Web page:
Greg Robinson

Bringing home a love named Semuc

By the Get Leashed Doggy Style team

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Traveling is a magical adventure full of experiences that can change your life. One of the hardest things for dog-lovers however, is their treatment in other countries. What do you do if you fall in love with a pup who’s suffering in the streets of South America? Most of us simply do our best to put those dogs out of our minds and move on. But if you’re Greg Robinson, you do everything you can to bring that dog home with you, and you name her Semuc.

Tell us about yourself:

I’m currently on hiatus from work. After two years at Salesforce.com, I decided I needed some time off and traveled Central America for about 5 months. Now that I’m back, I’ve used the end of summer as a sort of “paternity” leave to raise my pup, Semuc. I suspect I’ll end up at another tech company in the fall (hopefully one that allows dogs in the office).

Aside from enjoying dog-related activities, I try to get out sailing as much as possible, although Semuc’s fear of water has cut into that a bit. I like to cook and I’m getting pretty good at it (Semuc agrees). I enjoy the city but my heart is happiest in nature. I’m pretty musical. Fun fact — I sang at the Vatican with a choir about 5 years ago and met the Pope (he gave more of a wave and a thank you for coming than a handshake but I swear he was staring right at me!). I’m close with my parents and curiously have been seeing a lot more of them lately. I feel this has less to do with me and more to do with the fact that my mom calls herself a, ‘proud grandmother’ and I suspect when my dad tells me to ‘bring Semuc or not bother coming’, he’s not joking.

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A bit about your pet:

Semuc’s (Sa-Mook) breed was a mystery for a long time; even now I suspect she’s more mutt than anything. She looks and acts like a Whippet — a combination of Terrier and Grey Hound, which makes sense given that they are farm dogs and there were a large number of Cacao farms scattered among the rolling hills and forested area where she came from.

She was about 3 months old when I found her and I struggled to understand why she was alone at such a young age. I’ve recently come to the realization that a lot of people in the region will attempt to drown unwanted litters of puppies by throwing them off a local bridge into the river. I suspect this is why she is so terrified of bridges and water. Once we got her back to the hostel and she’d had some food and rest, her playful personality came back. She wouldn’t leave my side and would sleep at my feet. I quickly fell in love and was determined to bring her back to Canada. Luckily the hostel owner knew of a shelter not too far away that specialized in sending dogs to North America.

What does your ideal weekend look like?

We just moved to Queen and Brock, so Electric Mud and Grand Electric are favorites hangout spots until we get sick of them. We also like to spend time in Trinity Bellwoods Park, going sailing on Lake Ontario and going for brunch at Starving Artist, Grapefruit Moon or The Saint. I also prefer hosting parties to hanging out at bars, but when I do, it’s usually a West End dive bar.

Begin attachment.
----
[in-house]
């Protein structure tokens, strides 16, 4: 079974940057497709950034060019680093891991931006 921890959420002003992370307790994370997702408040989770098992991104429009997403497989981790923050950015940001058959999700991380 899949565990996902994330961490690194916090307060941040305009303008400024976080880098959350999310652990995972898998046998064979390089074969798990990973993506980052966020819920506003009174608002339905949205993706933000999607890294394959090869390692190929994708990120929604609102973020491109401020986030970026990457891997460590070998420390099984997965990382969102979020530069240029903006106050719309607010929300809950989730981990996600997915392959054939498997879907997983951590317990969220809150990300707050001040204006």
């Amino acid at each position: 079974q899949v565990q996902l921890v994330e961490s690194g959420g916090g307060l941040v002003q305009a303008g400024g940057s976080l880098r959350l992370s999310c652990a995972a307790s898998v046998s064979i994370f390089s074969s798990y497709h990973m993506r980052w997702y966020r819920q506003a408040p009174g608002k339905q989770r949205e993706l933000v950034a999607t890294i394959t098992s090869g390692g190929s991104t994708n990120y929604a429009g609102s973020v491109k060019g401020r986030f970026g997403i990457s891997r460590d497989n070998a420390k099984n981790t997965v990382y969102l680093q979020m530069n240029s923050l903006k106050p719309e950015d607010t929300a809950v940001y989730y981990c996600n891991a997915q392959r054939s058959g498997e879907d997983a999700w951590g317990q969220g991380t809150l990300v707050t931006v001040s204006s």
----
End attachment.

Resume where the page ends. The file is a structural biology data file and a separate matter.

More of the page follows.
Describe your personal style:

Normcore? T-shirts, short sleeve button-ups, plaid and jean on jean.

What inspires you?

“You will be the same person in five years as you are today except for the people you meet and the books you read.” (I’d add ‘the places you visit as well
– Charlie Jones
I take this to heart, I love meeting new people — the next person you meet could open a new chapter in your life. Books obviously are great and as for travel, you’ll never learn anything about the world if you don’t leave your bubble.

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How would you describe your home?

1700 square feet of open apartment, 12 foot ceilings and exposed brick.

A story about Semuc:

I found Semuc starving in the mountain town of Semuc Champey, Guatemala. She had fleas in her fur, ticks in her ears, scars on her face and belly from dog fights and an underdeveloped leg from rickets caused by malnutrition. We wrapped her up in a towel and carried her to the hostel. She didn’t make a sound, she wasn’t scared, she just seemed…defeated. She stared into my face with those sad, puppy-dog eyes the whole ride back. It took 12 hours for her to start wagging her tail and acting like a happy puppy again. I’ve been asked, why not rescue a dog in Canada and not have to deal with puppy visa headaches? Besides this girl stealing my heart, dogs in Central America aren’t treated like pets, they’re treated like pests. A small percentage of street dogs survive puppyhood. I was taught by a local that if you feel threatened by a street dog, to bend down as if you are going to pick up a rock – they’ve all been hit with rocks and know the action means pain.

In the case of Semuc, dogs aren’t neutered and locals don’t want to deal with females in heat; every wild male in a 2km radius will be aggressively sprinting through your farm. A lot of females are kicked to the curb as a result. Besides all of this, she’s also damn cute. Street dogs make great pets; they remember you saved them and are forever grateful. Special thanks to animalaware.org for helping me with the paper work and getting Semuc sorted. They are a great organization that have rescued thousands of dogs and helped find them homes in North America. #semucthedog